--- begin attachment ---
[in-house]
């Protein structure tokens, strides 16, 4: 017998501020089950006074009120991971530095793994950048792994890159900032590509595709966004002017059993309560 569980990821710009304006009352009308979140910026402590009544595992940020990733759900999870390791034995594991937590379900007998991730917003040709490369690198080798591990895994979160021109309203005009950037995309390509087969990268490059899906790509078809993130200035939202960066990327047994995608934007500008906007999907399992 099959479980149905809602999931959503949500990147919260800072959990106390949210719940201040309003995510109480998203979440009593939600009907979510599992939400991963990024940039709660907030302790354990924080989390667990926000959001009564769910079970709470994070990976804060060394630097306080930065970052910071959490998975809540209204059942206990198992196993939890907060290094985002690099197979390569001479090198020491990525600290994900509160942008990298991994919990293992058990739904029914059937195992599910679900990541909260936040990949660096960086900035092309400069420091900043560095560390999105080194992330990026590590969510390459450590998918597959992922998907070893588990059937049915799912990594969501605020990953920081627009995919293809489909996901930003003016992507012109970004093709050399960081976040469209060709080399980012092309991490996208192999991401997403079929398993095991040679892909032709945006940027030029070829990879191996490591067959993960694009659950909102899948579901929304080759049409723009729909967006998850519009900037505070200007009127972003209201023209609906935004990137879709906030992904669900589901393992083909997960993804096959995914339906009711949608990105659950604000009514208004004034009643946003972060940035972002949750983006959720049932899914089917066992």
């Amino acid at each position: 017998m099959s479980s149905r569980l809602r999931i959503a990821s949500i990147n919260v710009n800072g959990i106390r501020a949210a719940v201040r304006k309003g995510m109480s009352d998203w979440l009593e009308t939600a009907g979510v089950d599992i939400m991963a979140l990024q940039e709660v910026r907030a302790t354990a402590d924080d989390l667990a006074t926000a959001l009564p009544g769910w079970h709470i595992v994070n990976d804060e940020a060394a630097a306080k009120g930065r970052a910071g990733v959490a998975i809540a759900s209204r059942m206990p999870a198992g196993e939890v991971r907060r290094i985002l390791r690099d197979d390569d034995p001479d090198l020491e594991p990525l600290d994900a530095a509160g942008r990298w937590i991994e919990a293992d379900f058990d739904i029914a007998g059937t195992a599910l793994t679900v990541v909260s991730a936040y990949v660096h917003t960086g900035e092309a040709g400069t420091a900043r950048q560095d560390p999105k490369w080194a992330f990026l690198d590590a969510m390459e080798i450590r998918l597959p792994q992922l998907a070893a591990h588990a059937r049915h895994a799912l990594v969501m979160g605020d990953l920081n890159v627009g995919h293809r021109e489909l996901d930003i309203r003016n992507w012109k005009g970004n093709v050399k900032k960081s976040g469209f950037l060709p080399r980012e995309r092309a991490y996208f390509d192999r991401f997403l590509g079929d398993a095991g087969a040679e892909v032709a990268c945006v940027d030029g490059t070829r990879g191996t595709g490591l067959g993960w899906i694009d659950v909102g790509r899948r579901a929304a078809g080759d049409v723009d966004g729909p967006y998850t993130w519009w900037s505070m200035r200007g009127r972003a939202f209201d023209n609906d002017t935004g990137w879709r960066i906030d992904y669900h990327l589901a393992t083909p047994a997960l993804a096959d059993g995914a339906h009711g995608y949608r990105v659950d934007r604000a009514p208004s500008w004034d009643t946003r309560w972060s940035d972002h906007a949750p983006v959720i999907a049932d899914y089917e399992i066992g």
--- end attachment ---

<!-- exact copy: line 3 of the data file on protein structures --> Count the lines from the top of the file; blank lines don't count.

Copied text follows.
């Amino acid at each position: 017998m099959s479980s149905r569980l809602r999931i959503a990821s949500i990147n919260v710009n800072g959990i106390r501020a949210a719940v201040r304006k309003g995510m109480s009352d998203w979440l009593e009308t939600a009907g979510v089950d599992i939400m991963a979140l990024q940039e709660v910026r907030a302790t354990a402590d924080d989390l667990a006074t926000a959001l009564p009544g769910w079970h709470i595992v994070n990976d804060e940020a060394a630097a306080k009120g930065r970052a910071g990733v959490a998975i809540a759900s209204r059942m206990p999870a198992g196993e939890v991971r907060r290094i985002l390791r690099d197979d390569d034995p001479d090198l020491e594991p990525l600290d994900a530095a509160g942008r990298w937590i991994e919990a293992d379900f058990d739904i029914a007998g059937t195992a599910l793994t679900v990541v909260s991730a936040y990949v660096h917003t960086g900035e092309a040709g400069t420091a900043r950048q560095d560390p999105k490369w080194a992330f990026l690198d590590a969510m390459e080798i450590r998918l597959p792994q992922l998907a070893a591990h588990a059937r049915h895994a799912l990594v969501m979160g605020d990953l920081n890159v627009g995919h293809r021109e489909l996901d930003i309203r003016n992507w012109k005009g970004n093709v050399k900032k960081s976040g469209f950037l060709p080399r980012e995309r092309a991490y996208f390509d192999r991401f997403l590509g079929d398993a095991g087969a040679e892909v032709a990268c945006v940027d030029g490059t070829r990879g191996t595709g490591l067959g993960w899906i694009d659950v909102g790509r899948r579901a929304a078809g080759d049409v723009d966004g729909p967006y998850t993130w519009w900037s505070m200035r200007g009127r972003a939202f209201d023209n609906d002017t935004g990137w879709r960066i906030d992904y669900h990327l589901a393992t083909p047994a997960l993804a096959d059993g995914a339906h009711g995608y949608r990105v659950d934007r604000a009514p208004s500008w004034d009643t946003r309560w972060s940035d972002h906007a949750p983006v959720i999907a049932d899914y089917e399992i066992g």